So I've nothing to report, really. Well, ok, I've been reading books and thinking, so suppose that's not nothing. Wasn't it that Aristotle dude who commented that the beauty of thinking is that it can be done without moving? Someone like that once said something like that, I'm sure. Anyway, I mentioned the Andrew Sanderson book the other day. It was part of a job lot I acquired through a FADU friend. The other books were the Kodak Book of Large Format Photography and a Bruce Barnbaum book, "The Art of Photography". The latter is a big book (340-odd pages) and Mr Barnbaum, like Mr Sanderson, knows his onions. Oh yes. There are quite a few images which made me wonder why I even bother lifting a camera to my eye let alone try to get something out of it onto paper.
|Another oldie you may have seen before, although this time it's prnted on Kentmere paper, via WT-10 developer, with a sepia wash. Prague, 1938, courtesy of The Uncle. Not bad for a near 80-year-old neg.|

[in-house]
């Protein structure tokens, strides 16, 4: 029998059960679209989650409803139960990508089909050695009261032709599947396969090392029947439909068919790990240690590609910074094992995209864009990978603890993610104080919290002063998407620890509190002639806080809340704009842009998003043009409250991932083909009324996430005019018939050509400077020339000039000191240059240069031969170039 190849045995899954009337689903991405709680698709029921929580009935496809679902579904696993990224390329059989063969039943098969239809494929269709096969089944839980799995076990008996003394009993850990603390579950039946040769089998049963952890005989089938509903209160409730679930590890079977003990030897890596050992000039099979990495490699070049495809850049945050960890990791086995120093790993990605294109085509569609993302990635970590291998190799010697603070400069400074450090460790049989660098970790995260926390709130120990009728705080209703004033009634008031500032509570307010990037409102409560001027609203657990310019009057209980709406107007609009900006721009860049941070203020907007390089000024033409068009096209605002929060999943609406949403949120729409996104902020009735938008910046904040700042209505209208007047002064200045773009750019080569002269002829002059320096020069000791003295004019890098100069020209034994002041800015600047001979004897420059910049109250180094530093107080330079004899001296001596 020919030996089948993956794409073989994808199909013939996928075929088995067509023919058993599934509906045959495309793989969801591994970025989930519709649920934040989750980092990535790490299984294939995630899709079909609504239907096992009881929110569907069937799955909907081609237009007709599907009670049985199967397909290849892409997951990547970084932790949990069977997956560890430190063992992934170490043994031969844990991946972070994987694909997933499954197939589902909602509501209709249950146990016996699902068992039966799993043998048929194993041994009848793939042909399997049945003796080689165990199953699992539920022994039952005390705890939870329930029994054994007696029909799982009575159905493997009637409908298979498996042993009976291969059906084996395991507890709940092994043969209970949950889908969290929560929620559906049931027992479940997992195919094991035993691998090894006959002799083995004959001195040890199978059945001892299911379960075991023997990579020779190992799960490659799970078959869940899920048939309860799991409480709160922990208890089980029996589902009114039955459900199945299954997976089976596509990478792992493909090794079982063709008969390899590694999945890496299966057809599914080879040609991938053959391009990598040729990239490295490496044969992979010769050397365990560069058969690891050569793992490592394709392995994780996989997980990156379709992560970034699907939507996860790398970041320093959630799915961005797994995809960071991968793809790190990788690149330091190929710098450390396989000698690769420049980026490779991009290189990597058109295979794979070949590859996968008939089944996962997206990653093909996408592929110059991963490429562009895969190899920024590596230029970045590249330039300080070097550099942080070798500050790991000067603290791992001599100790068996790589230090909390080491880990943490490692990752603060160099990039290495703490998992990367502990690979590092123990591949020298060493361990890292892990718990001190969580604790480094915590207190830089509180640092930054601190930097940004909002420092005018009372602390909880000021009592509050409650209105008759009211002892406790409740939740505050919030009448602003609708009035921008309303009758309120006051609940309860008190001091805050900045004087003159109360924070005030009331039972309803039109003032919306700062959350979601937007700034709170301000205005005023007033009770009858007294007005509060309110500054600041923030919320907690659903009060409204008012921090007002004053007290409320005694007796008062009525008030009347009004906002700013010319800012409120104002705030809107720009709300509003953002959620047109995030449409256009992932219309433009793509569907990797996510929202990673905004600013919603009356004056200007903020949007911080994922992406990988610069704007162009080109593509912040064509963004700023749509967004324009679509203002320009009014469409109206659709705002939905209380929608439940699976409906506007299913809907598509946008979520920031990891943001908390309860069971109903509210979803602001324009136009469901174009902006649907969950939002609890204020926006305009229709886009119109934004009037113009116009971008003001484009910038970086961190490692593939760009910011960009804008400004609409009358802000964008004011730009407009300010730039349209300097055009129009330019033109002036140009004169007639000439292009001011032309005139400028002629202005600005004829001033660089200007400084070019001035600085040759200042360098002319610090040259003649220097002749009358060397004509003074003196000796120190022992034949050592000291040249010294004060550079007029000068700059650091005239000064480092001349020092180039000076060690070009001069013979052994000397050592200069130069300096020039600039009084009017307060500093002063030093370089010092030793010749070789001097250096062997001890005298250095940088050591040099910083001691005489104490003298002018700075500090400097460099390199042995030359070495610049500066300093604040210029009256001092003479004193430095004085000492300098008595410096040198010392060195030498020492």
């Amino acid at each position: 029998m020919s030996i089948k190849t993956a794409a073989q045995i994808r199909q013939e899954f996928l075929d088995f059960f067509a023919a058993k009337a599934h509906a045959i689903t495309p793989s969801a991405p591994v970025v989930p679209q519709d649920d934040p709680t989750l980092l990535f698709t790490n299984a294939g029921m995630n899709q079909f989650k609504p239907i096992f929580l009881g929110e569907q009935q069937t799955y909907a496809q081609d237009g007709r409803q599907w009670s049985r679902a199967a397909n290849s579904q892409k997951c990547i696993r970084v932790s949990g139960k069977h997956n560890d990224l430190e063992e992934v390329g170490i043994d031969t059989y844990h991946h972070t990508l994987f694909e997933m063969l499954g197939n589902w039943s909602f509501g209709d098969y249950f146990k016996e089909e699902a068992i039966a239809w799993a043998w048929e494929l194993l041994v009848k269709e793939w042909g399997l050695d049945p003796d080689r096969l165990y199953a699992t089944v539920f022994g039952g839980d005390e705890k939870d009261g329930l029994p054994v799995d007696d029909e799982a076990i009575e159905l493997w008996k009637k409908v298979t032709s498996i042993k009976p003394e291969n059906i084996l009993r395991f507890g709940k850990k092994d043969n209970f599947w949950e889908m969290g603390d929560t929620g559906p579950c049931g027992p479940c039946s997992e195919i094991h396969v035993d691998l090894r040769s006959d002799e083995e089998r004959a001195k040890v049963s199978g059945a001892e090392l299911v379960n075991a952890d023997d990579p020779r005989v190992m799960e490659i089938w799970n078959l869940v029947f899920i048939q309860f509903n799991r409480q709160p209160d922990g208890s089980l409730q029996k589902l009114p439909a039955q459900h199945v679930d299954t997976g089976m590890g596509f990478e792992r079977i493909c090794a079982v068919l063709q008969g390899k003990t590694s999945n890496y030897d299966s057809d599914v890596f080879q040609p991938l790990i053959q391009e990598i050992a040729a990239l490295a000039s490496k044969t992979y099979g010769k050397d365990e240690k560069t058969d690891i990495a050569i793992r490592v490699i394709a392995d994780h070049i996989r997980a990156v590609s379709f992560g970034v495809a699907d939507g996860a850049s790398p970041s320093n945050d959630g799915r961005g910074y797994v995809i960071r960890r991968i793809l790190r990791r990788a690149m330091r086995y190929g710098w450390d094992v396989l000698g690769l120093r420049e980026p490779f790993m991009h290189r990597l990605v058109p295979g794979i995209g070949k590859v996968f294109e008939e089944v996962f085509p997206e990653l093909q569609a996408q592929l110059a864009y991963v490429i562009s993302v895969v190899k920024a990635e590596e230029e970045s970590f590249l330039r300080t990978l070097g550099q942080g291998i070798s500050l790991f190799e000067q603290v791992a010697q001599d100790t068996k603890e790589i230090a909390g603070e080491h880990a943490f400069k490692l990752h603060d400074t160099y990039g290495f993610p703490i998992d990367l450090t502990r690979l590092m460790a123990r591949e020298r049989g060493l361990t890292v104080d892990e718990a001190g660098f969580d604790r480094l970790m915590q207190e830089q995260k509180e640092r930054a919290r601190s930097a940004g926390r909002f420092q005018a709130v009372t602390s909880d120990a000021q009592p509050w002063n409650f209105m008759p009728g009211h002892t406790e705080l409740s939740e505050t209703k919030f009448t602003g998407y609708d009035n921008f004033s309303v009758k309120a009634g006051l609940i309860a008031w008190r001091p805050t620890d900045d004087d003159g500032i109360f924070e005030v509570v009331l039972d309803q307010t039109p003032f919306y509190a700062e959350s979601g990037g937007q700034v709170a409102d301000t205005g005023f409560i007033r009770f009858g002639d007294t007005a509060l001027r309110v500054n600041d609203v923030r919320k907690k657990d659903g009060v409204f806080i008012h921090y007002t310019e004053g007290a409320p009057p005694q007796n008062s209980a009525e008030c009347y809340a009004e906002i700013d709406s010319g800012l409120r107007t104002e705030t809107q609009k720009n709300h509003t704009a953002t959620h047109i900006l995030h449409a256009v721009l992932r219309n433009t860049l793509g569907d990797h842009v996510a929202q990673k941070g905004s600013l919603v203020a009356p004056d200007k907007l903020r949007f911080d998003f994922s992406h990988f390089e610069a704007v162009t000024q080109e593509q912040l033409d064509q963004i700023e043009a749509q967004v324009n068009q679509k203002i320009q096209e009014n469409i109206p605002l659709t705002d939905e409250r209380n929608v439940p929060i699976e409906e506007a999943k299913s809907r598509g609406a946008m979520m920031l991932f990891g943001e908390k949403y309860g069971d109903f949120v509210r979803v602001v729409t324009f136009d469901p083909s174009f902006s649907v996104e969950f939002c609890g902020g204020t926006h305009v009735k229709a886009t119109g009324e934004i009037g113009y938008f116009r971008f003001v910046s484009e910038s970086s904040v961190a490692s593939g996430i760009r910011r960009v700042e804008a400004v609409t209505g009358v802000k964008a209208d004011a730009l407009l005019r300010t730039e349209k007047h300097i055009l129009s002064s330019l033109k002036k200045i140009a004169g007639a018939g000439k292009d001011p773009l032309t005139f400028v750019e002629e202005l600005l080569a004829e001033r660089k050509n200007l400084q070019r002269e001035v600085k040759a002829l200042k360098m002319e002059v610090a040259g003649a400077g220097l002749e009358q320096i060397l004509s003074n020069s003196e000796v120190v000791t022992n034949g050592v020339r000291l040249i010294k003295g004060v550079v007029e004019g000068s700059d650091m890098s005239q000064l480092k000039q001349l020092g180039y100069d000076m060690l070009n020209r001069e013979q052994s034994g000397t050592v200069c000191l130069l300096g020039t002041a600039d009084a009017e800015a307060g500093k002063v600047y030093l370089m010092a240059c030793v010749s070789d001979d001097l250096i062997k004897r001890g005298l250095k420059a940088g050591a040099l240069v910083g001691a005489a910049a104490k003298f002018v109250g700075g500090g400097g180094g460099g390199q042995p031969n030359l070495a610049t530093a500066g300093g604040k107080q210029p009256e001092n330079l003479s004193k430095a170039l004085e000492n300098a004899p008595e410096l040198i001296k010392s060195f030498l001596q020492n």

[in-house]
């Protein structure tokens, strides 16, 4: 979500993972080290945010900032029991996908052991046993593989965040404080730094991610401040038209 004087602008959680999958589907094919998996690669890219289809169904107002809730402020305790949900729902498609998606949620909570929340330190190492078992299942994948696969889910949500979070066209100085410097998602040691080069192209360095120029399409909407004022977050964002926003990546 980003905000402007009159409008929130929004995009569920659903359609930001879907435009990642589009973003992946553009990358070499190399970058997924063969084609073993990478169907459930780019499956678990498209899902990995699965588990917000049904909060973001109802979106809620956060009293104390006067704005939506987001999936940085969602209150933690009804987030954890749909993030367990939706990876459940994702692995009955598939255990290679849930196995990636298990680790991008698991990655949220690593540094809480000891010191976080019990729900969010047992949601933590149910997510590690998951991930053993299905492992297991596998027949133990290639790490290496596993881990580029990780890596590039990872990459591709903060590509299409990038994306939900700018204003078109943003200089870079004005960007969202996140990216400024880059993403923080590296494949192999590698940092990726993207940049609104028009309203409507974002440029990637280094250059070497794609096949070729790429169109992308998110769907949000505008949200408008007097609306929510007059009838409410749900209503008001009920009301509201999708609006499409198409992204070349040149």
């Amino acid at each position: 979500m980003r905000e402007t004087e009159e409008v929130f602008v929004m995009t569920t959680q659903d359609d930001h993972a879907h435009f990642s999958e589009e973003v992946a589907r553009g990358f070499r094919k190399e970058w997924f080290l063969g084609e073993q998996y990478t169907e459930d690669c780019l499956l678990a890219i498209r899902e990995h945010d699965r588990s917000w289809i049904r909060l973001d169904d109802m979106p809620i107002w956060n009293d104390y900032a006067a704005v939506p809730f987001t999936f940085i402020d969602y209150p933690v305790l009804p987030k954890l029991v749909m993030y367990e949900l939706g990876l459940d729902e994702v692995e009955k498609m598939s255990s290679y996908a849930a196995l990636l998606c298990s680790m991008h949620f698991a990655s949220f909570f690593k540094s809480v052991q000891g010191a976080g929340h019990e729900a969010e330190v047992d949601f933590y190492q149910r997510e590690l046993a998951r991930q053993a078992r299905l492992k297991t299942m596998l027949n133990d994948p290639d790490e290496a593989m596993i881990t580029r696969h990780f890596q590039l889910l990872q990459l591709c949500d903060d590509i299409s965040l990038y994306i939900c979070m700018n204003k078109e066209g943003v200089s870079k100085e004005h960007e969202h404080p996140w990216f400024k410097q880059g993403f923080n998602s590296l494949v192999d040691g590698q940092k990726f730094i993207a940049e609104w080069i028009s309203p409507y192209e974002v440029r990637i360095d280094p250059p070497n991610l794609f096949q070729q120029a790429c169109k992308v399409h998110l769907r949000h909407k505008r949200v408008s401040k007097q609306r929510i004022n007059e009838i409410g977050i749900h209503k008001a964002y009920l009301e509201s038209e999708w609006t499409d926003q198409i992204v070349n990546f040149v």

One chapter of Barnbaum's book has particular relevance to my current debate with myself vis-a-vis the search for the perfect negative. Chapter 13 (it would be - the number 13 has always been big in my life) is titled 'Exploding Photographic Myths' and is, my friends, a worthwhile read should you ever come across this book in your local lending library. Mr Barnbaum takes on issues relating to composition, light, exposure, developing, contact sheets and a bit more. Loosely, his views can be summed up as 'Ignore the rules' while at the same time he gives simple, no-nonsense, practical advice about what should be done. Perfect.